Coretta Scott King was an amazing woman. She went through the tragedy of her husband being assassinated, but she got through that, raised their kids, and was an incredible activist herself. Her list of accomplishments is an impressive one, and one I’ll let the wiki take care of for me. I’ll focus on her veganism. According to wiki:
King called her adoption of a vegan diet in 1995 a blessing. Her son, Dexter, had been vegan since 1988, saying that an appreciation for animal rights is the “logical extension” of his father’s philosophy of non-violence.
It makes perfect sense, but it goes deeper than that. Marjorie Spiegal makes the connection between animal slavery and human slavery in The Dreaded Comparison. Not, as so many seem to think, by saying animals and humans are the same, but rather that the force driving people to enslave other beings has the same root.
Yet another connection is made by Justice for All Species (JAS), in examining how animal exploitation relies on the exploitation of people of color, from the location of the farms, to the workers themselves. Diet for a Dead Planet talks about this as well, but this great interview on BlackVegetarians.org with JAS really ties it together. Here is one snippet from an interview filled with excellent questions:
BV: What are your thoughts about the comparison made between the enslavement of people of African descent by whites and the oppression of animals in factory farms by humans?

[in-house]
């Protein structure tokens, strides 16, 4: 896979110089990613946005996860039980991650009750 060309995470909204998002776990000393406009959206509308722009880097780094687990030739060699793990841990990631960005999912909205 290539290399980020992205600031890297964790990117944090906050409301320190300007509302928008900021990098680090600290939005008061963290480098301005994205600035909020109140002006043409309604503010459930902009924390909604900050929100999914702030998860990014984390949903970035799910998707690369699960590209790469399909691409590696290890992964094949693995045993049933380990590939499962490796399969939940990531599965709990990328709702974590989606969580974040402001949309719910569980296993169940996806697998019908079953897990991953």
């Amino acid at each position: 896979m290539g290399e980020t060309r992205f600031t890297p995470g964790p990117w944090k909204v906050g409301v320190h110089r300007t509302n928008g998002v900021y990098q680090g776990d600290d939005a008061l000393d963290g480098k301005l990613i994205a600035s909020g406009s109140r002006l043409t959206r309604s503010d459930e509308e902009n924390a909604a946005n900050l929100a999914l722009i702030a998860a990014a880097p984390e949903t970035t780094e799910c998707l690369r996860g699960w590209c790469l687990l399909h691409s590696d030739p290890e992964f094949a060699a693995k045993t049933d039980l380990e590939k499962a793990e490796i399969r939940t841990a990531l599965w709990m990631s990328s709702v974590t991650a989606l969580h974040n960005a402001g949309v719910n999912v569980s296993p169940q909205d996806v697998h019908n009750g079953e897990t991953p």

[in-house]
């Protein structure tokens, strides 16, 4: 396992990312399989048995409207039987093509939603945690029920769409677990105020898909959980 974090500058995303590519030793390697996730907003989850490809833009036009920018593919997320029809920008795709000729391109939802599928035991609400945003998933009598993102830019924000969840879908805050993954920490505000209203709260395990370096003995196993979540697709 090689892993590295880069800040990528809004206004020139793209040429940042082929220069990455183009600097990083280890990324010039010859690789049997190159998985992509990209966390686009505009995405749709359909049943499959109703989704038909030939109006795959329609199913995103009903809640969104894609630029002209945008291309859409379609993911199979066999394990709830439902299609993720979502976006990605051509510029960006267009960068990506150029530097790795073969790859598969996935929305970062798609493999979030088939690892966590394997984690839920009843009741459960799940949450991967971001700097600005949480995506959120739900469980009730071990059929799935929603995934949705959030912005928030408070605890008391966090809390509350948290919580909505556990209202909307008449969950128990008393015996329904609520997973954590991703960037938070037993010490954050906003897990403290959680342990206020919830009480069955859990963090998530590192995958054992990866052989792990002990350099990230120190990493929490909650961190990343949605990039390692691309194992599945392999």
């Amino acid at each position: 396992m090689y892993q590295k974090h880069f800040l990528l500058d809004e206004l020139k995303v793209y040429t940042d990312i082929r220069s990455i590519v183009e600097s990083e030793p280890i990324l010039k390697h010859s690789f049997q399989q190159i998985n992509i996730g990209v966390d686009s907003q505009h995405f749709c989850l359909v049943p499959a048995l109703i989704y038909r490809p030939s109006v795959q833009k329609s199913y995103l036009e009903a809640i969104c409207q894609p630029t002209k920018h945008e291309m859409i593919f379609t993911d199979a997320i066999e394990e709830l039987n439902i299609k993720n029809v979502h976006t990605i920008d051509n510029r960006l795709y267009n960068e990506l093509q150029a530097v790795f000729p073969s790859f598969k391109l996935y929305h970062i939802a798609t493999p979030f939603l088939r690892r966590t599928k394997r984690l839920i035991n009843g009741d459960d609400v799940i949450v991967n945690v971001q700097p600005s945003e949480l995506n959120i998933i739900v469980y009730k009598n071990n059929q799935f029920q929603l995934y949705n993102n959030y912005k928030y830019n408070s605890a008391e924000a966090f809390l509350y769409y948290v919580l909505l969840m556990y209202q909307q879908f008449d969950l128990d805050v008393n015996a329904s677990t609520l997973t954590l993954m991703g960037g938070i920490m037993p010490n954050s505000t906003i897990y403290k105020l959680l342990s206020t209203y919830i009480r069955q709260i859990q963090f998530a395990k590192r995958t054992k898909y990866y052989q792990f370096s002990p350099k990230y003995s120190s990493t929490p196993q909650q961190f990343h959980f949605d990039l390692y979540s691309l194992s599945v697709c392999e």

KC: While I can understand why some people might be offended by being compared to an “animal,” I always remember that humans are animals, too. Such comparisons are demeaning only if you make them so. So when I see pictures of animals enslaved in factory farms, I do see a connection between their condition and the unconscionable suffering that my ancestors had to go through under slavery by white domination. Humans dominate over animals because we can, not because it’s right to do, or we have to do it to survive. Factory farms and corporations profit from animal suffering, just as slave owners profited from my ancestors. I can see parallels in the oppression and the treatment of animals, and of slaves, as well as the motivations of the powerful to dominate over someone, and profit from them. Anyone interested in these connections should definitely check out Marjorie Spiegel’s book, The Dreaded Comparison .
TM: I have no problem with the comparison of humans with other species. It’s no different then comparing a raccoon with a wolf. There are significant similarities, such as self-awareness, the ability to feel pain, the desire to protect our young, intelligence and social culture. There are also significant differences that vary depending on species. This is the case with all species including humans regardless of their ancestry.
So I am comfortable with members of other species being compared as sentient beings with all people, including those of us of African descent. We cannot deny the connection with capture, transport, breeding, confinement, and denial of physical integrity. However, I am concerned about who is not being compared to animals. When the comparisons made by animal rights groups focus solely on communities that have been “treated like animals,” read Blacks, Women and Jews, the chance of white men, often the architects of such systems, being compared to other species is rare. This leaves them in a class unto themselves, and may unwittingly reinforce an existing hierarchy of oppression.
We need to continue to broaden the comparisons to include the power structures, economics, and cultural ideologies that allow and accept the torture of entire classes of beings. After all, these atrocities don’t happen in a vacuum and viewing them in context, equitably calls everyone to account for both the problems and solutions.
A quote from Mrs. King: “When you are willing to make sacrifices for a great cause, you will never be alone.”